Living on the Edge: How one small agency moved on after a breakup of its founders
Living on the Edge is a weekly series exploring how small agencies have overcome adversity and applied creativity, ingenuity and hard work to solve a business problem. This installment is about how one small shop recovered after the breakup of its founders.
Several years ago, I took a chance with a creative partner to build a hybrid production company that we called World Famous. It was a 50/50 partnership between two guys that eventually grew to 17 employees and a pretty OK business.
But as time went on, it was clear that my partner and I had two very different visions for the company. Our squabbles became more regular, company morale started to decline and eventually, the phone stopped ringing. Our business had gone from pretty OK to pretty bad, and by the time we agreed to break up, we had more money going out than coming in.
So, there I was, trying to negotiate a buyout, building a plan for what happens next and dealing with the fact that I had to tell my people that one of their metaphorical parents was leaving and that a third of them would be laid off. The meeting went about as well as you’d expect. With emotions running high and questions getting sharper, I lost it. I said something like "If you don’t want to do the hard work of building an agency known for doing great work, then I don’t want you here.”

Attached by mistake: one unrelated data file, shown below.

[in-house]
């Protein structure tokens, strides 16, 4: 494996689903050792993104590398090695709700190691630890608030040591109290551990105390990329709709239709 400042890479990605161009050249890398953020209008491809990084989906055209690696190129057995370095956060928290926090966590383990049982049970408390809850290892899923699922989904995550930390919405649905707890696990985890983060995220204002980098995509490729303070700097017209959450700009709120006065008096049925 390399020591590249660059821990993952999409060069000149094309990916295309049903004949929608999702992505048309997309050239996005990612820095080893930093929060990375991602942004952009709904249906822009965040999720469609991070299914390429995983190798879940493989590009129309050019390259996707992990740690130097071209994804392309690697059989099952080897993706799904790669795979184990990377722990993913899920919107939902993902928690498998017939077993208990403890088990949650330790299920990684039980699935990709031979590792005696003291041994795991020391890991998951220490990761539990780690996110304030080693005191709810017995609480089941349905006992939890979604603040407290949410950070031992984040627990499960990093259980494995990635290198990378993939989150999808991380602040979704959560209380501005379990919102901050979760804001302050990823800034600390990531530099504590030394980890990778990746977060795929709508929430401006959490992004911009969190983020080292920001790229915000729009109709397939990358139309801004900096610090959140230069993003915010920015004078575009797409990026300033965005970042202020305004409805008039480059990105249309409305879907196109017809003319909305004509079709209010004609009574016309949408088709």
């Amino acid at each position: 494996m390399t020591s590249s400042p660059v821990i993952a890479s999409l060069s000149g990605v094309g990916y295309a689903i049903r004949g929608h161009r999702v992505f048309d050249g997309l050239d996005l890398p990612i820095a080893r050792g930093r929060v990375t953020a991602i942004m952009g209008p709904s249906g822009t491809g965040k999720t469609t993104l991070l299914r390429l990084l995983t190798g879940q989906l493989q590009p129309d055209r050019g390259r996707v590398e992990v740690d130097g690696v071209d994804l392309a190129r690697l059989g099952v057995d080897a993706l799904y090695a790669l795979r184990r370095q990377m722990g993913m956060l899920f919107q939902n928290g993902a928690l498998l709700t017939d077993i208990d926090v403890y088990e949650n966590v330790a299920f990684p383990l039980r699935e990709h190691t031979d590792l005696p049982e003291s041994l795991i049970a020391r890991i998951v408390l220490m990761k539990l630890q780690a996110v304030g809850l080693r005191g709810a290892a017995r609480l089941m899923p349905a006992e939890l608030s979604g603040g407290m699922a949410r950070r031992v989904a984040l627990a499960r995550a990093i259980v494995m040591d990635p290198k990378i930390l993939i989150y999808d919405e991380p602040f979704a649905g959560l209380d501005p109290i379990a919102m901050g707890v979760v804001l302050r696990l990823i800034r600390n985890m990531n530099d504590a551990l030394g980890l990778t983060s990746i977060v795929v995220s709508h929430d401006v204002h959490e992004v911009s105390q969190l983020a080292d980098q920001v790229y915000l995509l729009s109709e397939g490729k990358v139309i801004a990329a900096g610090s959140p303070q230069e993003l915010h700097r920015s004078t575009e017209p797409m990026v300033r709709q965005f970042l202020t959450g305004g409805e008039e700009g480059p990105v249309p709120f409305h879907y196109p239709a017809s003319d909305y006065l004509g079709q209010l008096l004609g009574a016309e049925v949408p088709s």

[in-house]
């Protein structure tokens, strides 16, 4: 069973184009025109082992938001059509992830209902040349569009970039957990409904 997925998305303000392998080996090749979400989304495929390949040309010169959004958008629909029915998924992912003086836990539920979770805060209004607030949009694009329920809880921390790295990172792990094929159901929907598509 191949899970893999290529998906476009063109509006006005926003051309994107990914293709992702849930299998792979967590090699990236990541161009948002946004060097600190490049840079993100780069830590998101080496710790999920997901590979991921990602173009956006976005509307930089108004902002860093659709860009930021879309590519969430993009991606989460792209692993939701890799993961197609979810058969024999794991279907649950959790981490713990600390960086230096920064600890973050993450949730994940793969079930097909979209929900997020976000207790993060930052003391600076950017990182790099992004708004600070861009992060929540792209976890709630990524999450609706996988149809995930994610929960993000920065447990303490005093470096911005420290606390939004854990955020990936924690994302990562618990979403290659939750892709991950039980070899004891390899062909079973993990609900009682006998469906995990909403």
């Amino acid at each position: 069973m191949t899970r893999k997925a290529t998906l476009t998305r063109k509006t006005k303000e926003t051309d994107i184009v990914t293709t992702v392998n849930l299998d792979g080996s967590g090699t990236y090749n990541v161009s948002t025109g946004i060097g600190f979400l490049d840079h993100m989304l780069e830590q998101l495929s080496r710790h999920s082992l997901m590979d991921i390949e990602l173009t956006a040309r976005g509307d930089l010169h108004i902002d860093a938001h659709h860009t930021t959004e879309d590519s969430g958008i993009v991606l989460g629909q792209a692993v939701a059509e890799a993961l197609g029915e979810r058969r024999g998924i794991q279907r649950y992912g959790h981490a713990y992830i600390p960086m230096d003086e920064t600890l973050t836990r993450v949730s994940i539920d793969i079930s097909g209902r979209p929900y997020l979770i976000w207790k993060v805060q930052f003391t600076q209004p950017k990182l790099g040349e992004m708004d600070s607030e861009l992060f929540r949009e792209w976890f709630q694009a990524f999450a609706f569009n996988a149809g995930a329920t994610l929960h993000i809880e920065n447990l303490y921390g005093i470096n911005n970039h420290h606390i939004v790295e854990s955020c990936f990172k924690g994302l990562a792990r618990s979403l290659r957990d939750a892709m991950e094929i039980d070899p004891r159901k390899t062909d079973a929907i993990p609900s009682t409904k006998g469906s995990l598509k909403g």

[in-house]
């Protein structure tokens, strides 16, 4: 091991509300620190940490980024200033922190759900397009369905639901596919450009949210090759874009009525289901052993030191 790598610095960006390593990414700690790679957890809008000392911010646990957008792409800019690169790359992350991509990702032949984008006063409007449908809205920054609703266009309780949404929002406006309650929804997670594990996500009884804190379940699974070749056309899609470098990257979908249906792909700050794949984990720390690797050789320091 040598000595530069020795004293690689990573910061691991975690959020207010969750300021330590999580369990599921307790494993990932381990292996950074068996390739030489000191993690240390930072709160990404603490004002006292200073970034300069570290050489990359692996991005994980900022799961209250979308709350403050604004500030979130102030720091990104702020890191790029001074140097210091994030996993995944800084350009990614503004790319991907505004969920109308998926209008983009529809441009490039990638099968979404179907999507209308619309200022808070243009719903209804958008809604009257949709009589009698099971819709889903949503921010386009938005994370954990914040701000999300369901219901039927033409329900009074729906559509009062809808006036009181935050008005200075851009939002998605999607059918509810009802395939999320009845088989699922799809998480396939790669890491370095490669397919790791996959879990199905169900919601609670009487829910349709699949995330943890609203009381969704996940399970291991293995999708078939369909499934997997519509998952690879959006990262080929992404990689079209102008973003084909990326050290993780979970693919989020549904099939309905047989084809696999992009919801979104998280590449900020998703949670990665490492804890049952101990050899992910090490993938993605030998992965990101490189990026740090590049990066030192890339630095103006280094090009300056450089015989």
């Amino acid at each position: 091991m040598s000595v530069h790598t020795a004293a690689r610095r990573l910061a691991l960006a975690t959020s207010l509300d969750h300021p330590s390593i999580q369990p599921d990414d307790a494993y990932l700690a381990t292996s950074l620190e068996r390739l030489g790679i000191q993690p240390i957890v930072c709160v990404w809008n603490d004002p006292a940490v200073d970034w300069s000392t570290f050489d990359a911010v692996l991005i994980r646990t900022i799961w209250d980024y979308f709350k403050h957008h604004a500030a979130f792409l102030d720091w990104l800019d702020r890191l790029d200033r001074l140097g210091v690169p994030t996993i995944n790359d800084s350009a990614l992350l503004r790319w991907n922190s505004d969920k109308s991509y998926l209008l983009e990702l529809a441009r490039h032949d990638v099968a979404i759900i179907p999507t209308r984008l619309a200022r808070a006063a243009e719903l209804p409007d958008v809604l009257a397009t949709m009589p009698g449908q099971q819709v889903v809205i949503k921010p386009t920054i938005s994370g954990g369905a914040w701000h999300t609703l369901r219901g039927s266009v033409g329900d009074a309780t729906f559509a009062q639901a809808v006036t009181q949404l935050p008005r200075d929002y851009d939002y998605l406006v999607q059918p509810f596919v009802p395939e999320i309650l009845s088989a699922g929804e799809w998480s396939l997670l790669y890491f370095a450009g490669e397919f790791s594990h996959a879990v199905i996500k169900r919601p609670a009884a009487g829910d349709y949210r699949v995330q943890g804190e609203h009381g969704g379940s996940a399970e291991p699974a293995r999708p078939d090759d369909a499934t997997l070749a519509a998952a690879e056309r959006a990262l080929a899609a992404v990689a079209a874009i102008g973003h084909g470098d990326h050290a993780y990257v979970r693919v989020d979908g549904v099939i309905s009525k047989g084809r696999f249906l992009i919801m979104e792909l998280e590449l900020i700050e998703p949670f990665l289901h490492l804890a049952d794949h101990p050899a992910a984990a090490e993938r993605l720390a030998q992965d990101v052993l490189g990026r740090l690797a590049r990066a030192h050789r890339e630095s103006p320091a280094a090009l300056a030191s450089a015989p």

It was not my best moment.
It was, in fact, one of the worst days of my life–but it was also the start of something new. This was my shot to realize my vision for World Famous. I couldn’t let the opportunity slip away, so I did everything I could to keep the doors open. I borrowed $300,000 against my house, stopped taking a salary, hired an old colleague, Dan Brown, as our new executive creative director and began the hard work of rebuilding.
Did I mention that in the midst of all of the breakup drama I also signed us up for a time-consuming pro-bono project? It was for a four-year-old Make-a-Wish patient with cancer who wished for a cartoon to tell her story, and we couldn’t say no.
While the Make-a-Wish project united us and gave us something to be proud of, Dan was crushing it on more creative development opportunities. We were producing great work, which opened the door to more projects and, eventually, an amazing opportunity to pitch for a large telecommunications spot–which we won.
From there, the ball kept rolling. We got more work, rebuilt our teams, and by the next fiscal year, our revenue had doubled. Along the way, we began to see that the brands we were working with needed more than just a production company. They needed a creative partner that understood the process to carry them through it–from strategy and ideation all the way to execution. We saw an opportunity to be that, and last year, we made the decision to become a creative agency. And now? We’re doing the best work we’ve ever done with clients like Amazon Web Services.
It was a long, twisted road to get to where we are today–from a pretty okay production company, to an incredible one, and now, an amazing creative agency. What can I say? It’s not easy becoming World Famous.
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